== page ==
Problems can arise if landlords prefer to evict their tenants rather than carry out costly repairs, but you should seek some advice if this is the case – try your local council, or get in touch with Shelter – and if your landlord tries to evict you without serving you proper notice or without a court order, you may be able to get your own court order to force them to allow you back in.

Independent Partners; request a free guide on NISAs from Hargreaves Lansdown

Life and Style

Board creates magnetic field to achieve lift

There have been various incidents of social media users inadvertently flouting the law

Life and Style
Stack ‘em high?: quantity doesn’t always trump quality, as Friends of the Earth can testify
techThe proliferation of online petitions allows us to register our protests at the touch of a button. But do they change anything?
Bourgogne wine maker Laboure-Roi vice president Thibault Garin (L) offers the company's 2013 Beaujolais Nouveau wine to the guest in the wine spa at the Hakone Yunessun spa resort facilities in Hakone town, Kanagawa prefecture, some 100-kilometre west of Tokyo
CSKA Moscow celebrate after equalising with a late penalty
footballCSKA Moscow 2 Manchester City 2: Premier League champions let two goal lead slip in Russia
Finacial products from our partners
Property search
Latest stories from i100
Have you tried new the Independent Digital Edition apps?
Independent Dating

By clicking 'Search' you
are agreeing to our
Terms of Use.

ES Rentals

    iJobs Job Widget
    iJobs Money & Business

    Trainee Recruitment Consultants

    £20000 - £25000 per annum + OTE £Competitive: SThree: SThree Group and have be...

    Helpdesk Analyst

    £23000 per annum + pension and 22 days holiday: Ashdown Group: An established ...

    Senior Helpdesk Analyst / Service Desk Co-ordinator

    £27000 per annum + pension, 22 days holiday: Ashdown Group: An established ind...

    Senior Pensions Administrator

    £23000 - £26000 Per Annum: Clearwater People Solutions Ltd: Our client is curr...

    Day In a Page

    Indiana serial killer? Man arrested for murdering teenage prostitute confesses to six other murders - and police fear there could be many more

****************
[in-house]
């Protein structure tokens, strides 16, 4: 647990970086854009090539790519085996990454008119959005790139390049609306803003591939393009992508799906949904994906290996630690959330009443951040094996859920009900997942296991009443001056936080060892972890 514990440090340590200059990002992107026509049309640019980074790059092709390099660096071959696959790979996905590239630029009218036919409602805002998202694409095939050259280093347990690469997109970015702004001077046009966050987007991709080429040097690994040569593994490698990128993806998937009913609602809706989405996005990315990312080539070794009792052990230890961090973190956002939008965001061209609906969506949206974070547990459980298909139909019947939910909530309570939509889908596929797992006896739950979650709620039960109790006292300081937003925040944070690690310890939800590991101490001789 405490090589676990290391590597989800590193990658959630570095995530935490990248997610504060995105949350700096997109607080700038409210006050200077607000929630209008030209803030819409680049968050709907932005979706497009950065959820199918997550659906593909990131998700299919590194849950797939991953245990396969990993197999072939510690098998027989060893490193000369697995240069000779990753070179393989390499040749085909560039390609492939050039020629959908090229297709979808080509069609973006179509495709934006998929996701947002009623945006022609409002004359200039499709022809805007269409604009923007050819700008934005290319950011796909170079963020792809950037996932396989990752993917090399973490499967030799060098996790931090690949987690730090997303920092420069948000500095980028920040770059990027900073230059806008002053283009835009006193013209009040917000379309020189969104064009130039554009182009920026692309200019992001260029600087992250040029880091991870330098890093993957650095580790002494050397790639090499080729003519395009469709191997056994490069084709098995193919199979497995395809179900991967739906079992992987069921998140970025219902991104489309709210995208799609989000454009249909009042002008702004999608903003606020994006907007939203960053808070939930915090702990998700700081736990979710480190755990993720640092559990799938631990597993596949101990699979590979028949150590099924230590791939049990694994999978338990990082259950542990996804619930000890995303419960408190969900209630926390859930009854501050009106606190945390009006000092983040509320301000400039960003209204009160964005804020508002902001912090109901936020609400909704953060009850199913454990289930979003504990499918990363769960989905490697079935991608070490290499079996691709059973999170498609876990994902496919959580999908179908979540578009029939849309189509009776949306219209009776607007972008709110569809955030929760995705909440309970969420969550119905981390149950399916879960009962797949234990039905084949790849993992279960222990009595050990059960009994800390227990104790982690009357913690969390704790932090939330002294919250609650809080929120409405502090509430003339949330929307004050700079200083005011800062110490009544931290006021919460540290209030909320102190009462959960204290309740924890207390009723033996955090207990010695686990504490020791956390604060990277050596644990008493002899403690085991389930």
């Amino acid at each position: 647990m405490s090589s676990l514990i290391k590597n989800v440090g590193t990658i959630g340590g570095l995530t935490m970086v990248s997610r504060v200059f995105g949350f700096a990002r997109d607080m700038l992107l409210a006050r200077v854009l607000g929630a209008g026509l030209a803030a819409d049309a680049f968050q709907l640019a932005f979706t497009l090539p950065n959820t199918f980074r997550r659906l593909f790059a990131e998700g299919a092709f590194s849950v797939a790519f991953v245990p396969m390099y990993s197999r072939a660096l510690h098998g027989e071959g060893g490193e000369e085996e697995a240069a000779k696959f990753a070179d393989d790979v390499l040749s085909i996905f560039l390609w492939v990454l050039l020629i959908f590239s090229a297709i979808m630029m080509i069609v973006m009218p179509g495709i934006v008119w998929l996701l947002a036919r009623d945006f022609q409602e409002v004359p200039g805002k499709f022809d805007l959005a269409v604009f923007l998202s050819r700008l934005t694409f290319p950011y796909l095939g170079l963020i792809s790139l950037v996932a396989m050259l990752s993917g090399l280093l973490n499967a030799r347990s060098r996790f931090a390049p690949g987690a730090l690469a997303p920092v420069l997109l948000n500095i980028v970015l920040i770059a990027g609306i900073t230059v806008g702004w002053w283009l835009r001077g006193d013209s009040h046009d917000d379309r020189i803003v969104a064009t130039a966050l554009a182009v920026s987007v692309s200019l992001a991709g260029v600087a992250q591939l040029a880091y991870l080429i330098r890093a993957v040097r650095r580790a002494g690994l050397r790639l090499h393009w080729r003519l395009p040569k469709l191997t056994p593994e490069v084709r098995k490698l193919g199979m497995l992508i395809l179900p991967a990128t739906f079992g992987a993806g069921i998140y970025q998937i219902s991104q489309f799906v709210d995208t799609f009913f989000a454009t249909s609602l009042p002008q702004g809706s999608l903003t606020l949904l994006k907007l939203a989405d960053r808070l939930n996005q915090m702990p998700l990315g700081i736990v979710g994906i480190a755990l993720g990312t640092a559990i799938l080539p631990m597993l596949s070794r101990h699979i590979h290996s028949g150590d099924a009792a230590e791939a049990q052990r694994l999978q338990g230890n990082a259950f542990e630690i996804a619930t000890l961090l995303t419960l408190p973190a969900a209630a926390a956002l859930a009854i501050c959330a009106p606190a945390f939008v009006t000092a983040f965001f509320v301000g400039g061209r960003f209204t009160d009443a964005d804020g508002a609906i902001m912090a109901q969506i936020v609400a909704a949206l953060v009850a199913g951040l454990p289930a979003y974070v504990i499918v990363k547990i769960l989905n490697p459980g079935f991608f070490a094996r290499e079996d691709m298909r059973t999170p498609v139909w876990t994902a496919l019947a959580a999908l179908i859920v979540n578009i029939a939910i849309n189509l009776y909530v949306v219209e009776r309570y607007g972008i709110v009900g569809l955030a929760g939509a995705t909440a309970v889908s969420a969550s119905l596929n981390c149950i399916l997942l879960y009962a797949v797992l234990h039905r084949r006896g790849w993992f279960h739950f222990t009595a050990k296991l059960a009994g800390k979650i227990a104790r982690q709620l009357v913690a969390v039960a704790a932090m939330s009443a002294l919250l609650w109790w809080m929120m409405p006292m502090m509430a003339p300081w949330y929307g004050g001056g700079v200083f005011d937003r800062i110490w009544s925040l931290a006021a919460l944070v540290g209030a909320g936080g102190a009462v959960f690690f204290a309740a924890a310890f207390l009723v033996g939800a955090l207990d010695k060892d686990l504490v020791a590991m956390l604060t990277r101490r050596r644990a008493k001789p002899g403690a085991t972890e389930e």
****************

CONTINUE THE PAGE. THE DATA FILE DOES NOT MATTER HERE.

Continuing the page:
A new American serial killer?

    Police fear man arrested for murder of teen prostitute could be responsible for killing spree dating back 20 years
    Sweetie, the fake 10-year-old girl designed to catch online predators, claims her first scalp

    Sting to trap paedophiles may not carry weight in UK courts

    Computer image of ‘Sweetie’ represented entrapment, experts say
    Fukushima nuclear crisis: Evacuees still stuck in cramped emergency housing three years on - and may never return home

    Return to Fukushima – a land they will never call home again

    Evacuees still stuck in cramped emergency housing three years on from nuclear disaster
    Wildlife Photographer of the Year: Intimate image of resting lions claims top prize

    Wildlife Photographer of the Year

    Intimate image of resting lions claims top prize
    Online petitions: Sign here to change the world

    Want to change the world? Just sign here

    The proliferation of online petitions allows us to register our protests at the touch of a button. But do they change anything?
    Ed Sheeran hits back after being labelled too boring to headline festivals

    'You need me, I don’t need you'

    Ed Sheeran hits back after being labelled too boring to headline festivals
    How to Get Away with Murder: Shonda Rhimes reinvents the legal drama

    How to Get Away with Murder

    Shonda Rhimes reinvents the legal drama
    A cup of tea is every worker's right

    Hard to swallow

    Three hospitals in Leicester have banned their staff from drinking tea and coffee in public areas. Christopher Hirst explains why he thinks that a cuppa is every worker's right
    Which animals are nearly extinct?

    Which animals are nearly extinct?

    Conservationists in Kenya are in mourning after the death of a white northern rhino, which has left the species with a single male. These are the other species on the brink
    12 best children's shoes

    Perfect for leaf-kicking: 12 best children's shoes

    Find footwear perfect to keep kids' feet protected this autumn
    Anderlecht vs Arsenal: Gunners' ray of light Aaron Ramsey shines again

    Arsenal’s ray of light ready to shine again

    Aaron Ramsey’s injury record has prompted a club investigation. For now, the midfielder is just happy to be fit to face Anderlecht in the Champions League
    Comment: David Moyes' show of sensitivity thrown back in his face by former Manchester United manager Sir Alex Ferguson

    Moyes’ show of sensitivity thrown back in his face... by Ferguson

    Manchester United legend tramples on successor who resisted criticising his inheritance
    Two super-sized ships have cruised into British waters, but how big can these behemoths get?

    Super-sized ships: How big can they get?

    Two of the largest vessels in the world cruised into UK waters last week
    British doctors on brink of 'cure' for paralysis with spinal cord treatment

    British doctors on brink of cure for paralysis

    Sufferers can now be offered the possibility of cure thanks to a revolutionary implant of regenerative cells
    Ranked seventh in world’s best tourist cities - not London, or Edinburgh, but Salisbury

    Lonely Planet’s Best in Travel 2015

    UK city beats Vienna, Paris and New York to be ranked seventh in world’s best tourist destinations - but it's not London